ARIES Engineering Conference Call
20 July 1998
Documented by L. Waganer
|(UCSD)||Mau, Ron Miller, Tillack, Wang
|(GA)|| Bob Miller
|(UW)|| El-Guebaly, Khater, Mogahed, Sviatoslavsky
|(INEEL)|| Dave Petti
The date of the next ARIES meeting was discussed. Mark Tillack and Farrokh
Najmabadi had a conflict on the planned ANL meeting date of August 6-7.
The group agreed that August 20-21 would be best, pending approval of Bill
Dove who was not on the conference call. [PS, Bill Dove had schedule
conflicts until mid-September. The date is now established as September
17-18 at PPPL.]
Ron Miller discussed a higher beta case provided by Chuck Kessel. The beta
was nominally 60%, but a derated value of 55% was used to minimize
disruptions. It was presented as a June 17 pre-strawman case. The higher
beta case did not result in an expected lower COE. The 3.2 m major radius
and recirculating power for a 1 GWe case remained nearly the same as
previous cases. Ron Miller will discuss the results with Ron Stambaugh to
help understand this result.
Ron Stambaugh noted that, per the recent Physics conference call, GA has
been assessing a new quasi-strawman case with higher-beta capability.
Coils resulting from the EFIT code are more elongated than the normal
ARIES-ST designs. The plasma triangularity should be 0.6 but the results
indicated only a value of 0.5 had been achieved. More coils may be
necessary inside the TF coils to obtain the higher triangularity. Most
other parameters are similar to those of Kessel's case. The inner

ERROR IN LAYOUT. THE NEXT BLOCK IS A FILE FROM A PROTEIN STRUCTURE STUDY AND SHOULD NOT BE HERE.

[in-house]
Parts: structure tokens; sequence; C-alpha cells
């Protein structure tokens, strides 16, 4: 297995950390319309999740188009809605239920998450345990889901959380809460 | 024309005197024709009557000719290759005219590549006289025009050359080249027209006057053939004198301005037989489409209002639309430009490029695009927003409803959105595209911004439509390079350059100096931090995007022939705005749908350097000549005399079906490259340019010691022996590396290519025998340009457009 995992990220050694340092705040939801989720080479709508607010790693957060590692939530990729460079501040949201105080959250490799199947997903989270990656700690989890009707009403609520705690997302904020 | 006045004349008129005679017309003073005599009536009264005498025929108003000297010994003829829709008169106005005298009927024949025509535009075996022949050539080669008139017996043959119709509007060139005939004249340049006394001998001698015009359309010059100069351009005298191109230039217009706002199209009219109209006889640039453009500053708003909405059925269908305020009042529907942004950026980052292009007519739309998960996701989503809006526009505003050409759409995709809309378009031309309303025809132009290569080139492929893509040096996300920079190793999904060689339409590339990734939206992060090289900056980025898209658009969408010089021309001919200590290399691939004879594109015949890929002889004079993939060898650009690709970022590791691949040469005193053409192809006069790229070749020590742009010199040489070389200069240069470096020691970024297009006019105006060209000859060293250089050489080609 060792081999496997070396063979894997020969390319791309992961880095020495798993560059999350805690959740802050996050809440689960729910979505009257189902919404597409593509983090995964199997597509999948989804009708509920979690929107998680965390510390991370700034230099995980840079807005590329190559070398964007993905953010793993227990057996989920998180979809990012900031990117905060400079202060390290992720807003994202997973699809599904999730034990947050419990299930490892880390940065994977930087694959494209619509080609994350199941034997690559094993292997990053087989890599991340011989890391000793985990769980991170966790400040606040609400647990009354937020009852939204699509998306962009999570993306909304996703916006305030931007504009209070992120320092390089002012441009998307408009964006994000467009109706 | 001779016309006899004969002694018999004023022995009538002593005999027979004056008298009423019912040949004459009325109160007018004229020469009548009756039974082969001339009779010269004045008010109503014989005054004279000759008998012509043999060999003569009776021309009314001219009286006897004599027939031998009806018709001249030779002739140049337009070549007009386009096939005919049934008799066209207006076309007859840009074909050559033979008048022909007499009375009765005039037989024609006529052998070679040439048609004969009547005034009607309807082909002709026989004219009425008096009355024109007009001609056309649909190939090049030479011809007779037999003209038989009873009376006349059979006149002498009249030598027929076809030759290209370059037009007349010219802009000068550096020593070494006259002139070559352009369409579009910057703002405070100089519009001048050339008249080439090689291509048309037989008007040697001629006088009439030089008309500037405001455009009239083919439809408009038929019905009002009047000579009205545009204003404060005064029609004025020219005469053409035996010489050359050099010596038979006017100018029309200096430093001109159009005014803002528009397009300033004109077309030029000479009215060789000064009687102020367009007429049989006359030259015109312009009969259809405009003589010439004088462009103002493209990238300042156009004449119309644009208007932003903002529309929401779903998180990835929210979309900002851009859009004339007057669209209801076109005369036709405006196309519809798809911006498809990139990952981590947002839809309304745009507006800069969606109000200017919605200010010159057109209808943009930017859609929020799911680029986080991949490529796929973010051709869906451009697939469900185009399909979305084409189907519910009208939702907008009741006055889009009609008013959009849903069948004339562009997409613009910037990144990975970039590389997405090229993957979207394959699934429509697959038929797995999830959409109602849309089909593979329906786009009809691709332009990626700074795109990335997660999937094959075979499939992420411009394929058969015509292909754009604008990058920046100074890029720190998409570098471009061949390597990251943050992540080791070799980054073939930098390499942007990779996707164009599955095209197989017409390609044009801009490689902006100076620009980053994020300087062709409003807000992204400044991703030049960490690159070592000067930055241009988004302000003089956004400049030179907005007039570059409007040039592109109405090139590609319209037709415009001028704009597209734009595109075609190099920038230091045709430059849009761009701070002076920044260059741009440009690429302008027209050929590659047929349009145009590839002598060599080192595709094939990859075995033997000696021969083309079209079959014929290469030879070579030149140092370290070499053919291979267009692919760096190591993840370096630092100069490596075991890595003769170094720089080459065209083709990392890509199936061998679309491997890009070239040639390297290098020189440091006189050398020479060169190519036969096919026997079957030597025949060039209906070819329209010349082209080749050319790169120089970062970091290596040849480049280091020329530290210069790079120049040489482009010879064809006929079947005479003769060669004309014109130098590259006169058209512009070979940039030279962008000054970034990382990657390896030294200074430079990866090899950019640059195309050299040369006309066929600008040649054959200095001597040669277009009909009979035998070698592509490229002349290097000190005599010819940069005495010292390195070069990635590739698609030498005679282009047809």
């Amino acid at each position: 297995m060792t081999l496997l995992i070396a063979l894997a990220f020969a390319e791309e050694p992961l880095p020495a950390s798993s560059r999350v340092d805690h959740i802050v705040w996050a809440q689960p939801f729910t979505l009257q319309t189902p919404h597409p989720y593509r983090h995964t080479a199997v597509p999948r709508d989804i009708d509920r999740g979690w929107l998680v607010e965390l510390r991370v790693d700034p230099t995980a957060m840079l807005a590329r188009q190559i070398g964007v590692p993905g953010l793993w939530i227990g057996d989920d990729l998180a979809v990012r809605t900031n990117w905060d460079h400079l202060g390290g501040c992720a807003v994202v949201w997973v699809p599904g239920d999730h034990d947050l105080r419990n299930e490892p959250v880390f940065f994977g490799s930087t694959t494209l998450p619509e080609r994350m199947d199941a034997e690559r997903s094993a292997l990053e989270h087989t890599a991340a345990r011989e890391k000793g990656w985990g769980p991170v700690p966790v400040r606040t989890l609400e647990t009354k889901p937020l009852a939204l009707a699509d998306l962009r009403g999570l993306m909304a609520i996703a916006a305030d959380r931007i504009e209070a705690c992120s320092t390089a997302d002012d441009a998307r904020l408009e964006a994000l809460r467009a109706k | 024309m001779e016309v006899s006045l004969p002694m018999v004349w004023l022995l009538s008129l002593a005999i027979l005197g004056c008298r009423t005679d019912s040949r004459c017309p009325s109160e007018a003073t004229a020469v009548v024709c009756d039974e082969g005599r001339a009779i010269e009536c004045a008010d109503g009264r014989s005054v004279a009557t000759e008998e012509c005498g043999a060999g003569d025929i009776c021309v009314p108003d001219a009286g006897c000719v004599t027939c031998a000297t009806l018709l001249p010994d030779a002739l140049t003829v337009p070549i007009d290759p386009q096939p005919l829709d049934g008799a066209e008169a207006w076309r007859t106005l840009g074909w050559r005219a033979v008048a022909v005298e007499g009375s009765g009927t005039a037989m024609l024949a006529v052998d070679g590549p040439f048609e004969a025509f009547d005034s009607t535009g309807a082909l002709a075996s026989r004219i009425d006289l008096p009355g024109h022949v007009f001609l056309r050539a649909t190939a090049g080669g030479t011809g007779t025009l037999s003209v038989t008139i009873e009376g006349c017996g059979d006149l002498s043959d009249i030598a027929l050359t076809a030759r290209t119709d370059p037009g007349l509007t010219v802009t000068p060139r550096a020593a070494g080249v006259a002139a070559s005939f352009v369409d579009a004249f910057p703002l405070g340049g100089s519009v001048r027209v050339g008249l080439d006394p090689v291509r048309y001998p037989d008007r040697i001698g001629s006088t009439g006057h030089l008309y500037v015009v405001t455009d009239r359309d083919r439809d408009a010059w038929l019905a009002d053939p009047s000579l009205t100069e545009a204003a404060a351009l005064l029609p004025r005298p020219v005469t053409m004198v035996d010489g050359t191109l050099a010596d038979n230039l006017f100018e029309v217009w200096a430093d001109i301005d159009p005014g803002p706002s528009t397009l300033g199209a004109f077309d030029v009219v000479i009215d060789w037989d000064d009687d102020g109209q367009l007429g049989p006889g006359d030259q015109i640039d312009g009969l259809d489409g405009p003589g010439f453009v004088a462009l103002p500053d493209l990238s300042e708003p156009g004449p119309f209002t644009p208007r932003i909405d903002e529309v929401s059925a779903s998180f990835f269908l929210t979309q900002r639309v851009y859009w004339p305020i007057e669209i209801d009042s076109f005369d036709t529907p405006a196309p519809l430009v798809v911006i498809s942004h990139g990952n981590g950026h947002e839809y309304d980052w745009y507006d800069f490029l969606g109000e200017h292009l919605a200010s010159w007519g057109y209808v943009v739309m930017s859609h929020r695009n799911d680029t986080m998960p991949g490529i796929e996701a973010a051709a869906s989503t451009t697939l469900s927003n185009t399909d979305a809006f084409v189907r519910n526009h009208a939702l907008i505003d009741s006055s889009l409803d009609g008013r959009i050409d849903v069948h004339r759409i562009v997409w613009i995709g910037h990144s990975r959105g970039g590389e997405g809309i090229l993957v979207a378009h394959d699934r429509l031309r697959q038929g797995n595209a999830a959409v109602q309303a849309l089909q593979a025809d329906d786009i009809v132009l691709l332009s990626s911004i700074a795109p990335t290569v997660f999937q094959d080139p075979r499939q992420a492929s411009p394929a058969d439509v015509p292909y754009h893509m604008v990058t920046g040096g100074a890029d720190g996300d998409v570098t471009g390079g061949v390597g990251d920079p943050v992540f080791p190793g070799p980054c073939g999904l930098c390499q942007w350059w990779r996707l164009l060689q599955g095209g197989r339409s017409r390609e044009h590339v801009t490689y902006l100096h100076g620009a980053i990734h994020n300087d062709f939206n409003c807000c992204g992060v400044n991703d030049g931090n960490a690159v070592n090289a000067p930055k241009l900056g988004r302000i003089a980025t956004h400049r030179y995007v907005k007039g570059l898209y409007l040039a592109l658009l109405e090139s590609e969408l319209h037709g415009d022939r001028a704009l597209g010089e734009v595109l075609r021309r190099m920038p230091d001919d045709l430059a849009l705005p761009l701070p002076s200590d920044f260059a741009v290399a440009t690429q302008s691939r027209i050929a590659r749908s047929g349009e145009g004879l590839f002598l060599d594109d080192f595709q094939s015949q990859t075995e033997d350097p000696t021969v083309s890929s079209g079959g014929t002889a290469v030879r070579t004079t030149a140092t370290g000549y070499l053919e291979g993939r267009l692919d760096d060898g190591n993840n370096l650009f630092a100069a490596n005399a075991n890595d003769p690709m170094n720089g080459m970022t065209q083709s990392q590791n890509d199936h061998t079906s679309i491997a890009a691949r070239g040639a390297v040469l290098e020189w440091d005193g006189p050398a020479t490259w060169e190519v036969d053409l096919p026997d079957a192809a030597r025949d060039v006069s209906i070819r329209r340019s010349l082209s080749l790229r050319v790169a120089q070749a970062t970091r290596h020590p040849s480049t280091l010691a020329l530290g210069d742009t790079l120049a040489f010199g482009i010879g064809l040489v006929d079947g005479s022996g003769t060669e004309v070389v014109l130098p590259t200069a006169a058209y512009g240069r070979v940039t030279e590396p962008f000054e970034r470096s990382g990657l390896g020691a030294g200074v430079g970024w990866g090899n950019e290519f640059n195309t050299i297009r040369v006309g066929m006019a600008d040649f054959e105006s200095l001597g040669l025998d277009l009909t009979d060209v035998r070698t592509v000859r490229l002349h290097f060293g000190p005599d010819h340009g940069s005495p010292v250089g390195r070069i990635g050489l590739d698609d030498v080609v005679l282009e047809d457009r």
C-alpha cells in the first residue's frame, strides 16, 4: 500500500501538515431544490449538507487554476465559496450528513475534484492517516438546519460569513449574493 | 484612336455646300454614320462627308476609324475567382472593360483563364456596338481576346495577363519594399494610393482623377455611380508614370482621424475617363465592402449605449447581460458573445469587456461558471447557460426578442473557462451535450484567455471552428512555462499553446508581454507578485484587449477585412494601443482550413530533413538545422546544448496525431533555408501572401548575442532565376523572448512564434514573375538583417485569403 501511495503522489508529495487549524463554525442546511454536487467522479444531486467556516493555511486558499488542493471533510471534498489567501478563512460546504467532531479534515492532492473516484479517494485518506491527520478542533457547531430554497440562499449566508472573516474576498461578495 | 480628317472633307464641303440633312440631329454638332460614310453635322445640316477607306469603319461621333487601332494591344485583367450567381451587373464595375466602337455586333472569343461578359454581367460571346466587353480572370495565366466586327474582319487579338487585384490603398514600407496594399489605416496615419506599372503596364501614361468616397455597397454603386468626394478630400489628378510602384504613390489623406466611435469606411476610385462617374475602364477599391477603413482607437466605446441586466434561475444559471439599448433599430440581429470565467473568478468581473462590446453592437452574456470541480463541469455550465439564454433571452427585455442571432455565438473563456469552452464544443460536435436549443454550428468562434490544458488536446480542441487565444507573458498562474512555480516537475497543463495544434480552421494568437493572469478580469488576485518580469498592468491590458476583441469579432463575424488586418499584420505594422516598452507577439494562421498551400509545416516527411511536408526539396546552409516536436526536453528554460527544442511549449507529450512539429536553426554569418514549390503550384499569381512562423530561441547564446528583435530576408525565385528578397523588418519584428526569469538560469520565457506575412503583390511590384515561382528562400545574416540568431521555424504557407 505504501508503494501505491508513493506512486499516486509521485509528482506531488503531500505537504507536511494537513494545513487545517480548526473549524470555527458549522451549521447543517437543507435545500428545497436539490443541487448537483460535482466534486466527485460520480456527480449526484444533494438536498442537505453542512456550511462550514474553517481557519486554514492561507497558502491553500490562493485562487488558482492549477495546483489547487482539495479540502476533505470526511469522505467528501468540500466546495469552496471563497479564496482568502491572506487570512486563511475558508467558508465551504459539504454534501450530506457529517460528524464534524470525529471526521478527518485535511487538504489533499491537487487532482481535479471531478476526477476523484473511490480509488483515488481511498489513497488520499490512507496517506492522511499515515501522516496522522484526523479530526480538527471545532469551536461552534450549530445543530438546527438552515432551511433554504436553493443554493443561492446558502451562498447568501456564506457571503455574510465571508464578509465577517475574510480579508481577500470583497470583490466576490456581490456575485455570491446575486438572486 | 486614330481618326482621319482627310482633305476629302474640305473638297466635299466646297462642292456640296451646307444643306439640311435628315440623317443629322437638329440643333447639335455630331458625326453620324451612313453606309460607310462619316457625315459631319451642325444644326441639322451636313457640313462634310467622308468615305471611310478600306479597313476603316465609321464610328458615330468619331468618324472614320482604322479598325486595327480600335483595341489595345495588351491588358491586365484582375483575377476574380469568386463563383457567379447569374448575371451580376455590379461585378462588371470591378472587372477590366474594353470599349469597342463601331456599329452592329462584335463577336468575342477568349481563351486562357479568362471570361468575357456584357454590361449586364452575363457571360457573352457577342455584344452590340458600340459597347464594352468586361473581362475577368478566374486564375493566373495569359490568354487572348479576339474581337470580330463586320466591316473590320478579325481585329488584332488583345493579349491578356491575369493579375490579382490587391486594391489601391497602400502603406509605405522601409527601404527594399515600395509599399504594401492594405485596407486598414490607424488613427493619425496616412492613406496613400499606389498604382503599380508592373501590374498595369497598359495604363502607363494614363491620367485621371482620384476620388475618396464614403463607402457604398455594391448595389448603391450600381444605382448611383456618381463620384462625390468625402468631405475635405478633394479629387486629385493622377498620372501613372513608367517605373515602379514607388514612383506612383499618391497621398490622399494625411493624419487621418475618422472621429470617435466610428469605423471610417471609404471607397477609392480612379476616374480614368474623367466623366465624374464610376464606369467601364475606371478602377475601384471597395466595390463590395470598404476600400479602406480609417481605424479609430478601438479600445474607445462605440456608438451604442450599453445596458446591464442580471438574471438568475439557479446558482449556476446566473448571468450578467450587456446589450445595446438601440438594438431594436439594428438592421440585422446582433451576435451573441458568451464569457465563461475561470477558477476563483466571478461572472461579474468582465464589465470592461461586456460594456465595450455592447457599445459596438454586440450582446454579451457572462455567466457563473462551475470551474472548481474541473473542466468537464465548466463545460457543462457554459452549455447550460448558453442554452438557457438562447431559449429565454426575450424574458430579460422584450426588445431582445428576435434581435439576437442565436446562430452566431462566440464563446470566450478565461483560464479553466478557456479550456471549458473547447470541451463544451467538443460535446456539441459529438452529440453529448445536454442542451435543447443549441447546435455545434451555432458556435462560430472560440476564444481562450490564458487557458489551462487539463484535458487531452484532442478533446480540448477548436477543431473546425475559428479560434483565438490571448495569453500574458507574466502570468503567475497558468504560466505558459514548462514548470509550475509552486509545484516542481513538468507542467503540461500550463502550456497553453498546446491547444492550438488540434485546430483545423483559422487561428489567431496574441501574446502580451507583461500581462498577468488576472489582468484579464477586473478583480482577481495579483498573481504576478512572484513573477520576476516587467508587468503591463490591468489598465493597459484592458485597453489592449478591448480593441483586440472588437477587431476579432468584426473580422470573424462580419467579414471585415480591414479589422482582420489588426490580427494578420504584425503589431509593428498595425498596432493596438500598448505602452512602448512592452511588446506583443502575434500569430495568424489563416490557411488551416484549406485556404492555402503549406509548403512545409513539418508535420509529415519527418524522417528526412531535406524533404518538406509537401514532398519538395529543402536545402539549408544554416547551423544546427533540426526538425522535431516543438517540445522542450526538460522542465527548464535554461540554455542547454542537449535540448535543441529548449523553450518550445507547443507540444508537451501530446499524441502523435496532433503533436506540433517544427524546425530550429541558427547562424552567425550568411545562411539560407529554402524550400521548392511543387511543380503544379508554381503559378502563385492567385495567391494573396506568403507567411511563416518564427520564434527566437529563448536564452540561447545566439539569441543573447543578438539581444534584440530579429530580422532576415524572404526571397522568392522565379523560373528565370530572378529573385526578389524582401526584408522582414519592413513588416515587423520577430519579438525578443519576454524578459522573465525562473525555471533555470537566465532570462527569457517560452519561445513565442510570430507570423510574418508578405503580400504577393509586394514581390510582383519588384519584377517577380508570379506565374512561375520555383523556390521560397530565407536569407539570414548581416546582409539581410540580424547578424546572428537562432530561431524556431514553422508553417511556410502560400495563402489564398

shielding standoff remains 85 cm. Beta is 54% and BetaN is 7.4.
Jim Lueur said that the vertical (plasma) shift associated with this case
is very stable, with reasonable growth rates. For the N=0 stability mode,
the ideal conducting wall should be placed at 1.75 times the plasma minor
radius. From the zero-D code results, Pete Politizer suggested the plasma
could be started up with high bootstrap conditions by heating the plasma
strongly from the beginning of startup. Starting with a small plasma, the
plasma density would be adjusted to remain at the Greenwald limit. A
deuterium neutral beam would be used to heat the plasma, ramping up to
final plasma current conditions in a few seconds. The next step is to
develop detailed plasma equibria with vertical stability by using a 1-D
TK Mau obtained the GA plasma data on an EQDISK file format for his
analysis. He assumed less than 100% bootstrap current, with approximately
5% of the current in the outer plasma region. He used 40 MW of neutral
beam heating (injected energy of 120 KeV) for the edge heating. He expects
to complete his analysis in two weeks.
Bob Miller discussed the inboard plasma edge physics without an inboard
divertor slot. The choice of surface materials is crucial to the physics
as well as the engineering solution. Tungsten would have a negative impact
on the breeding ratio as well as introduce high-Z impurities into the
plasma. Carbon would be better for the plasma, but carbon might not be a
good engineering solution.
Mark Tillack started the engineering discussion by highlighting the
outstanding design issues. The inboard shield will be sized for
once-through helium cooling, yet keep the radial build as small as possible
(approximately 20% helium by volume). The helium coolant temperature range
would be 300°C up to 500°C, which results in a maximum structural
temperature of 550°C (the structural temperature might be able to be